Publication date: March 1, 2016
Genre: M/M romance/Historical/Paranormal (Magic)
Length: 146 pages
Review Summary: A very sweet couple crossing class and race boundaries, in Victorian London, with magic thrown in – and all presented in a stellar writing style. Totally lost my heart.
Crispin Tredarloe has been blindsided by the death of his warlock master and the discovery that the style of magic he was learning was not only illegal but downright murderous. He’s trying to be good and learn magic in the acceptable style, but he can’t seem to succeed without falling back on his deathly blood-and-bone pen.
Ned Hall is a waste paper dealer who’s left the docks area where his dark skin and African looks wouldn’t be so unusual, because of his family’s reaction to his preference for men. Crispin’s out of his class, but Ned doesn’t let that stop him. What’s more of a threat is the malevolent being on the loose, that’s attacking the owners of rag and bone shops like the one where Ned’s business is based.
Ned and Crispin’s lives are in danger, but can Crispin battle the evil without resorting to illegal means that will cost him his freedom and perhaps his life?
Rag and Bone Review
I adored Ned and Crispin. They’d have carried the book for me by themselves, but on top of that, you have magic, historical London and the most wonderful crisp and evocative writing style. The story is set in the world of the author’s ‘A Charm of Magpies’ series which I haven’t read, but that was no bar to enjoying it, and the series is going on my TBR list right now.
The romance feels very real. Crispin is from Cornwall, and although he’s been in London a few years, he’s not totally assimilated but remains something of an outsider with a special accent. He’s also an outsider in the magical world, because of his skill as a graphomancer or writer of magic, which is associated with evil warlockery. Ned is a man of colour, and while he fits into Victorian London more easily than Crispin in some ways, his working class upbringing sets him apart from the kind of people Crispin is training with. So although very different, they are a good match.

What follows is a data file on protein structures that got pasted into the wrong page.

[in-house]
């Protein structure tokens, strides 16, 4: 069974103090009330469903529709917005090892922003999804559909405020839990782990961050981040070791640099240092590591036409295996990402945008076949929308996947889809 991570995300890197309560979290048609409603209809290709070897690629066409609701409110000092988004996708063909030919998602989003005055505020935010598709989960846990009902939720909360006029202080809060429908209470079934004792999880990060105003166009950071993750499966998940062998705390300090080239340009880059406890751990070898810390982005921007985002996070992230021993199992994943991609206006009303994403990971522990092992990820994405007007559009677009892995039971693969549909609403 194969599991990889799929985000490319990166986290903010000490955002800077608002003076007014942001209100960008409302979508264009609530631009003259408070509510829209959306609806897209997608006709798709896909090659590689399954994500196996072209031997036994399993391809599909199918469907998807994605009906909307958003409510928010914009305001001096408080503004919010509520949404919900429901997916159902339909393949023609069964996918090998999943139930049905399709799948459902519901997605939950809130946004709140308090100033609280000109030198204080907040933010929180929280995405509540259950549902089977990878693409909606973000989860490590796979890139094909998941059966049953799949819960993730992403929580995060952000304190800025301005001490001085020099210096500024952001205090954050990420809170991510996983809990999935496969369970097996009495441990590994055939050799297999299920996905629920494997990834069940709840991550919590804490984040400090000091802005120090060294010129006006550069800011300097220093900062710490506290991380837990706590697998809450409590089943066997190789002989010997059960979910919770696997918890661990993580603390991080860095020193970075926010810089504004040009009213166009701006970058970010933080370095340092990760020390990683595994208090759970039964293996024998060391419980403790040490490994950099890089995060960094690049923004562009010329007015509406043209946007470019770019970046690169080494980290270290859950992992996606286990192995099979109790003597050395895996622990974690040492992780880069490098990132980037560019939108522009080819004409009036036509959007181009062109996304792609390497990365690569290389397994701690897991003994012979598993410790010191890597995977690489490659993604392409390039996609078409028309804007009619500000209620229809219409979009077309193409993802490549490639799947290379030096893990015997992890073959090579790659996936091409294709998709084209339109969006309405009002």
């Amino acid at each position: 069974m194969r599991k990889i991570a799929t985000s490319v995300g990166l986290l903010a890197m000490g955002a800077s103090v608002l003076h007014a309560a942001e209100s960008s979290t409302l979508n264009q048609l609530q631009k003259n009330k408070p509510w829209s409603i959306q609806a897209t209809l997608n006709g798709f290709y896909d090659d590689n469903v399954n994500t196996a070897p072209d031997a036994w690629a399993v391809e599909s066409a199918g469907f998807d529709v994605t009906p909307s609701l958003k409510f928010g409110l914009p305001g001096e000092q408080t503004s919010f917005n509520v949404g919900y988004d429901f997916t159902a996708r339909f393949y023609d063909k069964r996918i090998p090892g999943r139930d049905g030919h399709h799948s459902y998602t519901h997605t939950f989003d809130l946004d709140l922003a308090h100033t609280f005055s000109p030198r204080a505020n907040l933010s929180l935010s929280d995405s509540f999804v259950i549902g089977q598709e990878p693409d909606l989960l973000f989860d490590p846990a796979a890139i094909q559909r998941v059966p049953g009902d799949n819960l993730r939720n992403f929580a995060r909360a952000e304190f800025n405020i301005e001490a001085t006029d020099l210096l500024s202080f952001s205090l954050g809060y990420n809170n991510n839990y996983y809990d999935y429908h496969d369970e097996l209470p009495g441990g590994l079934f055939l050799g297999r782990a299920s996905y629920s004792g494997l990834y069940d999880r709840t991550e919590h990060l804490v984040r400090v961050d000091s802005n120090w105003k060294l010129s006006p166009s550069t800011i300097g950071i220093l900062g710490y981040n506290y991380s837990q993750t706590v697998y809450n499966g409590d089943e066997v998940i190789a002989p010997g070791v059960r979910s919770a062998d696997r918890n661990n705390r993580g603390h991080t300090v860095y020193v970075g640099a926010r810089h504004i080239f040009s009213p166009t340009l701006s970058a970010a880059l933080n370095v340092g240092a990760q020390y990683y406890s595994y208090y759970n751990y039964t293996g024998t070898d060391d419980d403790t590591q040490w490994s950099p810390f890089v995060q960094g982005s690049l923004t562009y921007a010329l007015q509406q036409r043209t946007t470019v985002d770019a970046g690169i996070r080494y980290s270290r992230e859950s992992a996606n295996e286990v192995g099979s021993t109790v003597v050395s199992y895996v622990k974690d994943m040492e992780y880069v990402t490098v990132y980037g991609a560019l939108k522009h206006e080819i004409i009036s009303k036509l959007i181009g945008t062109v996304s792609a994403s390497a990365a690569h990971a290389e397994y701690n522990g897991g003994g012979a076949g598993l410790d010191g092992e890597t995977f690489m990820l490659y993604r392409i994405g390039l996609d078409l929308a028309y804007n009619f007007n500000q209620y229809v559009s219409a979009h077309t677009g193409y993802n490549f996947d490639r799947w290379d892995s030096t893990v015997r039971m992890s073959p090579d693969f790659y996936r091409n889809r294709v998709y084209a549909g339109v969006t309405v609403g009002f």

When Crispin meets Dr Sweet, who seems to be the only one to recognize his potential but offers further training away in Oxford, it causes conflict betweeen Ned and Crispin. But that’s only the start of their troubles.
Crispin and Ned first appeared in A Queer Trade, a long short story/short novella that appeared in an anthology and has been published separately since. I don’t know if it was readers or the characters themselves who clamored loudly enough for the author to write them their own series, but it’s very welcome. Ned and Crispin are the sweetest couple and anyone who’s read the short will fall on this with glee.
If you haven’t read the short, it’s fine, because the author spends just enough time summarizing how they met at the beginning of this book, without annoying those who’ve read both. I reread the short right before starting Rag and Bone, but I wouldn’t have needed to.
Recommended for anyone who likes male/male romance with a touch of magic, especially when set in Victorian London.